On one occasion Rabbi Elimelech and Reb Zushya were staying at an inn. Each night non-Jewish peasants would enter their room and jestingly beat the one who lay nearest the fireside, Reb Zushya. One night, Rabbi Elimelech offered to change places with his brother so that he could take the beatings instead. Suggesting that Reb Zushya had suffered enough of this "Divine admonishment" the agreement was made and Rabbi Elimelech lay next to the fire instead. That night, the common gentiles again entered to begin their jest. This time, however, one of them said that the one by the fire had taken his fair share of the treatment, and now it would be better to jest with the other one! Again Reb Zushya took the beatings. Afterwards, he told his brother that whatever is decided in Heaven transpires!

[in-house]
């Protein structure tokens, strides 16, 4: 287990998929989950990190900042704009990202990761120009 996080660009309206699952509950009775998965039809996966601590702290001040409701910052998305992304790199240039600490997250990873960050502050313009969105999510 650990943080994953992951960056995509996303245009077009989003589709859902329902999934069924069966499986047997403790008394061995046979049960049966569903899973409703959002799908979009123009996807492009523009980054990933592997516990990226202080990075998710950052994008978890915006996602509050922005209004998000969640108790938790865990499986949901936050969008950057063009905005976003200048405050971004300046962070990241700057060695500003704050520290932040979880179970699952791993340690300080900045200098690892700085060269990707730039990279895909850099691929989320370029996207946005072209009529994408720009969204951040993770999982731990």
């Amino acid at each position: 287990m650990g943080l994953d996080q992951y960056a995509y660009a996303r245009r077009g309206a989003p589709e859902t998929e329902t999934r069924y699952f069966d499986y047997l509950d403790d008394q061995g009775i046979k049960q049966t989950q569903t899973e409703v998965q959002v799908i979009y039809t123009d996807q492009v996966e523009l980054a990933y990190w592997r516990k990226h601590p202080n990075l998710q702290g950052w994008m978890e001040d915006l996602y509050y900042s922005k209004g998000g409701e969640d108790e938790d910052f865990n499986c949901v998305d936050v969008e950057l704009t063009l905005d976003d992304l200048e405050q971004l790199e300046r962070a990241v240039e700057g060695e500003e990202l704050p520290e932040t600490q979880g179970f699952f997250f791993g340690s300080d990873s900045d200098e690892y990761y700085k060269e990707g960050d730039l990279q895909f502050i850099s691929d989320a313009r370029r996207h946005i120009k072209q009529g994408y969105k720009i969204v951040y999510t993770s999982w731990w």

Prayer Before Praying
Reb Elimelech published a brief essay or supplication for putting one in the right mindframe before prayers, known as the Prayer Before Praying. What is interesting is the story for how this publication came about.

The Sabba Kaddisha of Radoshitz, in his sefer, Niflaos (vol. 1, pp. 21–22), recorded an amazing story about the formulation of this “Prayer Before Praying.” The story goes like this: